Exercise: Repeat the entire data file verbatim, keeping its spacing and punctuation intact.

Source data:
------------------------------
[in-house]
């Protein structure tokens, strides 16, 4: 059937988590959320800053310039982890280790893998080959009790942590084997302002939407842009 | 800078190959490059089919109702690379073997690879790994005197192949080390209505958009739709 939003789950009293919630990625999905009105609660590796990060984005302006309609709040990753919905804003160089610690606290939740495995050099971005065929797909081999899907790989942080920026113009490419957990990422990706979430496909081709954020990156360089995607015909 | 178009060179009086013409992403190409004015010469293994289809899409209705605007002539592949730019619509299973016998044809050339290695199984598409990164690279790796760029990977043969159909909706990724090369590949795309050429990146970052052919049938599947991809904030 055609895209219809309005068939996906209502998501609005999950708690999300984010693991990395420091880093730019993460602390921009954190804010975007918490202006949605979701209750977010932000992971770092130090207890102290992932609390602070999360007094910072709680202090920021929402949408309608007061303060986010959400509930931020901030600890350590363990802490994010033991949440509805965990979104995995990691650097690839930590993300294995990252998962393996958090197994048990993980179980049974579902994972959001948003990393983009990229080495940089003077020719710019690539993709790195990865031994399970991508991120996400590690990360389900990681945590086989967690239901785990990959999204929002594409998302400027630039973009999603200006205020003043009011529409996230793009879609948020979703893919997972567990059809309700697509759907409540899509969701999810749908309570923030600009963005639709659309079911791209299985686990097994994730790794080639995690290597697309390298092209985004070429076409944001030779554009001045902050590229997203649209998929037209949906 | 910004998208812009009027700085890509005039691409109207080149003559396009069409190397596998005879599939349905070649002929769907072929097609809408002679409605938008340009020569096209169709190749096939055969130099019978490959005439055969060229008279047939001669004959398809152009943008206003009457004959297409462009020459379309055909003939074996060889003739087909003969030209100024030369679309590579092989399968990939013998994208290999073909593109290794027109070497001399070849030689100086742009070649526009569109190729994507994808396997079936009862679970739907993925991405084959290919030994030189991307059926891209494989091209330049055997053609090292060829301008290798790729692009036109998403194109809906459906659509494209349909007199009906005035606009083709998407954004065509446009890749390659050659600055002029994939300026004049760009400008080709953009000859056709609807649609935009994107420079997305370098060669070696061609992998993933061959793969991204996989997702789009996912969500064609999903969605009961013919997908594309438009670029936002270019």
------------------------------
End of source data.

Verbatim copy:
[in-house]
């Protein structure tokens, strides 16, 4: 059937988590959320800053310039982890280790893998080959009790942590084997302002939407842009 | 800078190959490059089919109702690379073997690879790994005197192949080390209505958009739709 939003789950009293919630990625999905009105609660590796990060984005302006309609709040990753919905804003160089610690606290939740495995050099971005065929797909081999899907790989942080920026113009490419957990990422990706979430496909081709954020990156360089995607015909 | 178009060179009086013409992403190409004015010469293994289809899409209705605007002539592949730019619509299973016998044809050339290695199984598409990164690279790796760029990977043969159909909706990724090369590949795309050429990146970052052919049938599947991809904030 055609895209219809309005068939996906209502998501609005999950708690999300984010693991990395420091880093730019993460602390921009954190804010975007918490202006949605979701209750977010932000992971770092130090207890102290992932609390602070999360007094910072709680202090920021929402949408309608007061303060986010959400509930931020901030600890350590363990802490994010033991949440509805965990979104995995990691650097690839930590993300294995990252998962393996958090197994048990993980179980049974579902994972959001948003990393983009990229080495940089003077020719710019690539993709790195990865031994399970991508991120996400590690990360389900990681945590086989967690239901785990990959999204929002594409998302400027630039973009999603200006205020003043009011529409996230793009879609948020979703893919997972567990059809309700697509759907409540899509969701999810749908309570923030600009963005639709659309079911791209299985686990097994994730790794080639995690290597697309390298092209985004070429076409944001030779554009001045902050590229997203649209998929037209949906 | 910004998208812009009027700085890509005039691409109207080149003559396009069409190397596998005879599939349905070649002929769907072929097609809408002679409605938008340009020569096209169709190749096939055969130099019978490959005439055969060229008279047939001669004959398809152009943008206003009457004959297409462009020459379309055909003939074996060889003739087909003969030209100024030369679309590579092989399968990939013998994208290999073909593109290794027109070497001399070849030689100086742009070649526009569109190729994507994808396997079936009862679970739907993925991405084959290919030994030189991307059926891209494989091209330049055997053609090292060829301008290798790729692009036109998403194109809906459906659509494209349909007199009906005035606009083709998407954004065509446009890749390659050659600055002029994939300026004049760009400008080709953009000859056709609807649609935009994107420079997305370098060669070696061609992998993933061959793969991204996989997702789009996912969500064609999903969605009961013919997908594309438009670029936002270019």